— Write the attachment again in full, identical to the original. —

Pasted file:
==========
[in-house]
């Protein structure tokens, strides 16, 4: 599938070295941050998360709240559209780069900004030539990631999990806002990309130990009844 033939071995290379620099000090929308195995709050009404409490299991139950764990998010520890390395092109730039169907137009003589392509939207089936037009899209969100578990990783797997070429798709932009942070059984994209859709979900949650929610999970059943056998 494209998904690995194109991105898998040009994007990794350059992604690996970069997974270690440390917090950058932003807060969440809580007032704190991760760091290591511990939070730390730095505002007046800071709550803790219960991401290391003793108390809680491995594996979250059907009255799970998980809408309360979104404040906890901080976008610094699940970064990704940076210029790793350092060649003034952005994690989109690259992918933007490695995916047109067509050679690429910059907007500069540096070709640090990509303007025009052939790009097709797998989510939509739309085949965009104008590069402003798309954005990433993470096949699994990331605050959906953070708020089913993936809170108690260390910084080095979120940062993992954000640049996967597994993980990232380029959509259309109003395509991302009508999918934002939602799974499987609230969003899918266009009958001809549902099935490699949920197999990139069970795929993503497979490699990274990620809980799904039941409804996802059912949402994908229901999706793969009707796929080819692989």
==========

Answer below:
[in-house]
């Protein structure tokens, strides 16, 4: 599938070295941050998360709240559209780069900004030539990631999990806002990309130990009844 033939071995290379620099000090929308195995709050009404409490299991139950764990998010520890390395092109730039169907137009003589392509939207089936037009899209969100578990990783797997070429798709932009942070059984994209859709979900949650929610999970059943056998 494209998904690995194109991105898998040009994007990794350059992604690996970069997974270690440390917090950058932003807060969440809580007032704190991760760091290591511990939070730390730095505002007046800071709550803790219960991401290391003793108390809680491995594996979250059907009255799970998980809408309360979104404040906890901080976008610094699940970064990704940076210029790793350092060649003034952005994690989109690259992918933007490695995916047109067509050679690429910059907007500069540096070709640090990509303007025009052939790009097709797998989510939509739309085949965009104008590069402003798309954005990433993470096949699994990331605050959906953070708020089913993936809170108690260390910084080095979120940062993992954000640049996967597994993980990232380029959509259309109003395509991302009508999918934002939602799974499987609230969003899918266009009958001809549902099935490699949920197999990139069970795929993503497979490699990274990620809980799904039941409804996802059912949402994908229901999706793969009707796929080819692989």